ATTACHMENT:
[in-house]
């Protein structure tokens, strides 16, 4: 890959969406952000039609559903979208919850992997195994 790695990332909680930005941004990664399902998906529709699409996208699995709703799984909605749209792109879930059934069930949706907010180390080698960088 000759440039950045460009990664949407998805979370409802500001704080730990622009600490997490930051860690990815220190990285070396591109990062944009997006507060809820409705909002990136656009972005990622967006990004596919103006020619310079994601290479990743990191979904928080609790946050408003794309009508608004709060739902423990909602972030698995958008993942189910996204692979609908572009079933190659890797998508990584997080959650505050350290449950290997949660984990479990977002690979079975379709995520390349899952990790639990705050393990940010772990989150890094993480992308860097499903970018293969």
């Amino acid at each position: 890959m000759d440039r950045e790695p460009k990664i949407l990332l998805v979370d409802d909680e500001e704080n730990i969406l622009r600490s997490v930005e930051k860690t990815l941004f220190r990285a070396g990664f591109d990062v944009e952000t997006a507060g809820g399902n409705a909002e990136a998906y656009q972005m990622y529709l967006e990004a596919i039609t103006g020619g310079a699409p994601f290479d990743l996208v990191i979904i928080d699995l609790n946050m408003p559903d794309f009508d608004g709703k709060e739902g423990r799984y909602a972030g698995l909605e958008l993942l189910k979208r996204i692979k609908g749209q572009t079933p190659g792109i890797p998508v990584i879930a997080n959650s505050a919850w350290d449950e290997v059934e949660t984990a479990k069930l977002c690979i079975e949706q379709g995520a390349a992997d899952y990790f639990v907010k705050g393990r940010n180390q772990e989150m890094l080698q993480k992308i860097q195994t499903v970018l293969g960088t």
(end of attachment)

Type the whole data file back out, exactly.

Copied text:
[in-house]
């Protein structure tokens, strides 16, 4: 890959969406952000039609559903979208919850992997195994 790695990332909680930005941004990664399902998906529709699409996208699995709703799984909605749209792109879930059934069930949706907010180390080698960088 000759440039950045460009990664949407998805979370409802500001704080730990622009600490997490930051860690990815220190990285070396591109990062944009997006507060809820409705909002990136656009972005990622967006990004596919103006020619310079994601290479990743990191979904928080609790946050408003794309009508608004709060739902423990909602972030698995958008993942189910996204692979609908572009079933190659890797998508990584997080959650505050350290449950290997949660984990479990977002690979079975379709995520390349899952990790639990705050393990940010772990989150890094993480992308860097499903970018293969």
């Amino acid at each position: 890959m000759d440039r950045e790695p460009k990664i949407l990332l998805v979370d409802d909680e500001e704080n730990i969406l622009r600490s997490v930005e930051k860690t990815l941004f220190r990285a070396g990664f591109d990062v944009e952000t997006a507060g809820g399902n409705a909002e990136a998906y656009q972005m990622y529709l967006e990004a596919i039609t103006g020619g310079a699409p994601f290479d990743l996208v990191i979904i928080d699995l609790n946050m408003p559903d794309f009508d608004g709703k709060e739902g423990r799984y909602a972030g698995l909605e958008l993942l189910k979208r996204i692979k609908g749209q572009t079933p190659g792109i890797p998508v990584i879930a997080n959650s505050a919850w350290d449950e290997v059934e949660t984990a479990k069930l977002c690979i079975e949706q379709g995520a390349a992997d899952y990790f639990v907010k705050g393990r940010n180390q772990e989150m890094l080698q993480k992308i860097q195994t499903v970018l293969g960088t």